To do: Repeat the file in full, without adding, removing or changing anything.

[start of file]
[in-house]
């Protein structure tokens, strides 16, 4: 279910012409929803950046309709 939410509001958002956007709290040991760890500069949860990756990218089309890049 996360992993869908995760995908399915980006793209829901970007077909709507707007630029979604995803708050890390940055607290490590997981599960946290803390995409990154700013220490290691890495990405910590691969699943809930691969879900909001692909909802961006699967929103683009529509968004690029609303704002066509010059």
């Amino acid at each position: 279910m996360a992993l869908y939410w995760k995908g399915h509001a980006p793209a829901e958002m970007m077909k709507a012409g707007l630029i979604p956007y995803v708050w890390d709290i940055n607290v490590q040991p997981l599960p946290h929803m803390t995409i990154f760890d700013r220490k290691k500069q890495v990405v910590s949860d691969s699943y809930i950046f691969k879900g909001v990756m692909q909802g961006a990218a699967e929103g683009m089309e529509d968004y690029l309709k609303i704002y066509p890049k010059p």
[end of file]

[in-house]
């Protein structure tokens, strides 16, 4: 279910012409929803950046309709 939410509001958002956007709290040991760890500069949860990756990218089309890049 996360992993869908995760995908399915980006793209829901970007077909709507707007630029979604995803708050890390940055607290490590997981599960946290803390995409990154700013220490290691890495990405910590691969699943809930691969879900909001692909909802961006699967929103683009529509968004690029609303704002066509010059």
């Amino acid at each position: 279910m996360a992993l869908y939410w995760k995908g399915h509001a980006p793209a829901e958002m970007m077909k709507a012409g707007l630029i979604p956007y995803v708050w890390d709290i940055n607290v490590q040991p997981l599960p946290h929803m803390t995409i990154f760890d700013r220490k290691k500069q890495v990405v910590s949860d691969s699943y809930i950046f691969k879900g909001v990756m692909q909802g961006a990218a699967e929103g683009m089309e529509d968004y690029l309709k609303i704002y066509p890049k010059p």